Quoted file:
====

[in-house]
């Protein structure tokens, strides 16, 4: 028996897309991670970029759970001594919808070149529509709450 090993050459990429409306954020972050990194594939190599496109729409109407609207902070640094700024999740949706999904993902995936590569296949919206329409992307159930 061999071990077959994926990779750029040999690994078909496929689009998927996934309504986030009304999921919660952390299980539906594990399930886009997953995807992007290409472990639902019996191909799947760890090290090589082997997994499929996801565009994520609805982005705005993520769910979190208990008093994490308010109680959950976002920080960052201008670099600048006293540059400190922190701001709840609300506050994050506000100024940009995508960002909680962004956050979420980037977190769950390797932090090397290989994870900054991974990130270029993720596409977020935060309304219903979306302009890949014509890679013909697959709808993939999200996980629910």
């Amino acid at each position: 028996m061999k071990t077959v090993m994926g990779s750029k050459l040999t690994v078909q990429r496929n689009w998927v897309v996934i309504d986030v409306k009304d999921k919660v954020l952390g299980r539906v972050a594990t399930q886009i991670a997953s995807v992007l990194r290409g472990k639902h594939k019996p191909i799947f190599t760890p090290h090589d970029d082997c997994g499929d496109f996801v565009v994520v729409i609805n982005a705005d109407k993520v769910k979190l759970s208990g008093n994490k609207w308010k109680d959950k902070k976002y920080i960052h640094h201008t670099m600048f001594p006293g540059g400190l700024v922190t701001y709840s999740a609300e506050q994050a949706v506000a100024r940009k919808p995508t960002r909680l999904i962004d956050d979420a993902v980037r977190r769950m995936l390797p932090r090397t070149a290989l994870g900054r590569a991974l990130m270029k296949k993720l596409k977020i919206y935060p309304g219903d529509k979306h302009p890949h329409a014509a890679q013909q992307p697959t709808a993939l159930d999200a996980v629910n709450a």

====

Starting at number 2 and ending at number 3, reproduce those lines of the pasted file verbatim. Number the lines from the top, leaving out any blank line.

């Protein structure tokens, strides 16, 4: 028996897309991670970029759970001594919808070149529509709450 090993050459990429409306954020972050990194594939190599496109729409109407609207902070640094700024999740949706999904993902995936590569296949919206329409992307159930 061999071990077959994926990779750029040999690994078909496929689009998927996934309504986030009304999921919660952390299980539906594990399930886009997953995807992007290409472990639902019996191909799947760890090290090589082997997994499929996801565009994520609805982005705005993520769910979190208990008093994490308010109680959950976002920080960052201008670099600048006293540059400190922190701001709840609300506050994050506000100024940009995508960002909680962004956050979420980037977190769950390797932090090397290989994870900054991974990130270029993720596409977020935060309304219903979306302009890949014509890679013909697959709808993939999200996980629910």
């Amino acid at each position: 028996m061999k071990t077959v090993m994926g990779s750029k050459l040999t690994v078909q990429r496929n689009w998927v897309v996934i309504d986030v409306k009304d999921k919660v954020l952390g299980r539906v972050a594990t399930q886009i991670a997953s995807v992007l990194r290409g472990k639902h594939k019996p191909i799947f190599t760890p090290h090589d970029d082997c997994g499929d496109f996801v565009v994520v729409i609805n982005a705005d109407k993520v769910k979190l759970s208990g008093n994490k609207w308010k109680d959950k902070k976002y920080i960052h640094h201008t670099m600048f001594p006293g540059g400190l700024v922190t701001y709840s999740a609300e506050q994050a949706v506000a100024r940009k919808p995508t960002r909680l999904i962004d956050d979420a993902v980037r977190r769950m995936l390797p932090r090397t070149a290989l994870g900054r590569a991974l990130m270029k296949k993720l596409k977020i919206y935060p309304g219903d529509k979306h302009p890949h329409a014509a890679q013909q992307p697959t709808a993939l159930d999200a996980v629910n709450a």